City researching who owns John C. Calhoun statue, land
CHARLESTON, SC (WCSC) - A spokesman for the City of Charleston says research is underway to determine who owns a statue of John C. Calhoun and the land on which it stands.
Spokesman Jack O'Toole says it is unclear who owns the statue and land directly beneath in Marion Square.
The research comes after several groups have called for the removal of the statue following a weekend of racial tension and deadly violence in Charlottesville, Virginia.
Both Calhoun's statue and the land it sits on was believed to be owned by the Washington Light Infantry, but the organization's commander, Major Gen. Henry I Siegling, issued a statement Thursday disputing that:
The Washington Light Infantry is the City of Charleston's oldest and most venerable militia unit. We were founded in July of 1807 in preparation for our second war with England. Since her sons have answered our nation's call to arms and service and have proudly served in every conflict since.
We are opposed to the removal of the statue of John C Calhoun on Marion Square or any other monument in our fair city. History is history -- good or bad but our history it is. The United States of America is a neophyte on the world stage. Some times we got it right and sometimes we did not, but it is our history regardless. Removal of statues will not change that.
The statue of John C. Calhoun belongs to the City of Charleston as does the plot of land on which it stands. The John C. Calhoun statue was conveyed to the City of Charleston by the Ladie's Calhoun Monument Association in a letter written to the mayor on July 7, 1898. On July 18, 1898, at a special meeting of city council it was accepted by council. "Resolved that the city council gratefully accepts the high honor and the responsibilities which it involves, and pledges the faith of the city to watch over and keep it as a priceless treasure and sacred trust."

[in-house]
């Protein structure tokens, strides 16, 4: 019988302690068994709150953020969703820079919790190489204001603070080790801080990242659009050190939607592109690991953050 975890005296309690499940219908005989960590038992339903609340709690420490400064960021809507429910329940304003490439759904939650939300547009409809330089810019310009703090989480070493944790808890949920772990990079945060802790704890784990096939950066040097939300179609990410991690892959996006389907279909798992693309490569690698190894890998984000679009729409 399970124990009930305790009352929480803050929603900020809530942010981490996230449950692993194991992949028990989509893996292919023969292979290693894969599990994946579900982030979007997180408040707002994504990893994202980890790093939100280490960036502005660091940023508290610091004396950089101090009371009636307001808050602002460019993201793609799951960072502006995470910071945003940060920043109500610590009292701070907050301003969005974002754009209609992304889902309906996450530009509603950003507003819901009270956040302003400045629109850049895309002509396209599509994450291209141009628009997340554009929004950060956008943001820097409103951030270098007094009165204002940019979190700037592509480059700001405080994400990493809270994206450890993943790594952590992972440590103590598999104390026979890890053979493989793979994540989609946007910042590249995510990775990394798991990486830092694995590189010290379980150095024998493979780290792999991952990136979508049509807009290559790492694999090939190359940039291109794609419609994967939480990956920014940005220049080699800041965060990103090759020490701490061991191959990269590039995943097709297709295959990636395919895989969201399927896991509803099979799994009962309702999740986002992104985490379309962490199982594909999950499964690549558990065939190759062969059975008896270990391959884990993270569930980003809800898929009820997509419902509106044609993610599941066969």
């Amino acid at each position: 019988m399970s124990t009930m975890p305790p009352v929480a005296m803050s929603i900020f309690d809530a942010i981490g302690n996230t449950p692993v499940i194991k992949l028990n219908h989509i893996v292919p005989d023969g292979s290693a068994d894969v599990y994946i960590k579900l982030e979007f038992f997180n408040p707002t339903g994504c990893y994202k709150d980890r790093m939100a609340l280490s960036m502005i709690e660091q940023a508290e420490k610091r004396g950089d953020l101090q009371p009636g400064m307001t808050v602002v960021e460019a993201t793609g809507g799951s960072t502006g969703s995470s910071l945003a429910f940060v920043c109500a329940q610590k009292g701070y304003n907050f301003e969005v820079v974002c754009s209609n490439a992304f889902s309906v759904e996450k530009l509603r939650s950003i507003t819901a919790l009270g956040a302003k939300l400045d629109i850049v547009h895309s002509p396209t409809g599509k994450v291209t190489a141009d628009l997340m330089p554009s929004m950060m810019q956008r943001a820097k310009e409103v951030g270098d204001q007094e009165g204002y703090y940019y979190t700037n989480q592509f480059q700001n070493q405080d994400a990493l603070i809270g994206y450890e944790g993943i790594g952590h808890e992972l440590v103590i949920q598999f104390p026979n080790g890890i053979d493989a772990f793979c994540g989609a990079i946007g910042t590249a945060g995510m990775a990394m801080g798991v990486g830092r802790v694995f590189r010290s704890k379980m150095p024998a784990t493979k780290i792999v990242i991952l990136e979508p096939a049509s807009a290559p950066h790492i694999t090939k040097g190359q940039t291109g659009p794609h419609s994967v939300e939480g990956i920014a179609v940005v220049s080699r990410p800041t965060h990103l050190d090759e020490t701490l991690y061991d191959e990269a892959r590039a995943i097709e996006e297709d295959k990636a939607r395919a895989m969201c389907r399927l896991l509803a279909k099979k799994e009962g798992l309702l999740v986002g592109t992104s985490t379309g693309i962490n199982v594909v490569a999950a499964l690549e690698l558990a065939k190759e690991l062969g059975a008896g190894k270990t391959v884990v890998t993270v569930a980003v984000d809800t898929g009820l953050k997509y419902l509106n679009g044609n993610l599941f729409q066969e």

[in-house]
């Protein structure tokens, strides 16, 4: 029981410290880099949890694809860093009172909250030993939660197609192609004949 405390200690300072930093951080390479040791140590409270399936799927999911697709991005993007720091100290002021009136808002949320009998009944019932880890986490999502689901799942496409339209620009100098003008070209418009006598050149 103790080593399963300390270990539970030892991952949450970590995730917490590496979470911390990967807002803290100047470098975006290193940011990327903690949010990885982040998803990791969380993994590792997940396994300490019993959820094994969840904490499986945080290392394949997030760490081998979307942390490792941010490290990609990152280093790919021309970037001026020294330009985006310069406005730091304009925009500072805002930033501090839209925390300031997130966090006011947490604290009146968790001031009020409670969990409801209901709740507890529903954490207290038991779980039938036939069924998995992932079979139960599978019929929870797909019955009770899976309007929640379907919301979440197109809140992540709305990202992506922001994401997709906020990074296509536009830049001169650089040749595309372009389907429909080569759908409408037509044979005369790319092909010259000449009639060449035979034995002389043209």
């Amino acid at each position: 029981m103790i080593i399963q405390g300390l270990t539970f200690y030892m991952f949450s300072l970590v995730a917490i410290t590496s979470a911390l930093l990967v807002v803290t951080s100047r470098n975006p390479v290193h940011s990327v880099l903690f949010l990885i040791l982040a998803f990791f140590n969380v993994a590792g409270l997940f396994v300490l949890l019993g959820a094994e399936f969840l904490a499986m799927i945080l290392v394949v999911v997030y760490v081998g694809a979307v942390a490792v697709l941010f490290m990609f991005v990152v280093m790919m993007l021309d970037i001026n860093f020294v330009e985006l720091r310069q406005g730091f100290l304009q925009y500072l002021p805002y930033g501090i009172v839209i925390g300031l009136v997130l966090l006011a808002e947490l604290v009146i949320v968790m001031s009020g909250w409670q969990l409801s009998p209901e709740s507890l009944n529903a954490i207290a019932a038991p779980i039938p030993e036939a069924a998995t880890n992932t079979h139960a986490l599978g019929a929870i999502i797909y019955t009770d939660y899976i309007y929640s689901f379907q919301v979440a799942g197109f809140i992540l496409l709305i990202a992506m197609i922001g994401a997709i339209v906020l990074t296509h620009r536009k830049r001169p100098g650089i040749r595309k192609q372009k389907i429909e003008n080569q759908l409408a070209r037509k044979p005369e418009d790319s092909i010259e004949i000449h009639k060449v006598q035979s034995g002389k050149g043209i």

It is our hope that the city continues to honor [its] pledge.
Calhoun, who died in 1850, 11 years before the start of the Civil War, was a statesman, the seventh vice president of the United States. But his support of slavery has prompted several groups to call for the statue's removal.
Earlier this week, groups including the National Action Network, Charleston and North Charleston Chapters of the NAACP and the Democratic Socialists of America have called for the repeal of the South Carolina Heritage Act of 2000. The law requires a two-thirds vote of members of the House and Senate to remove a monument.
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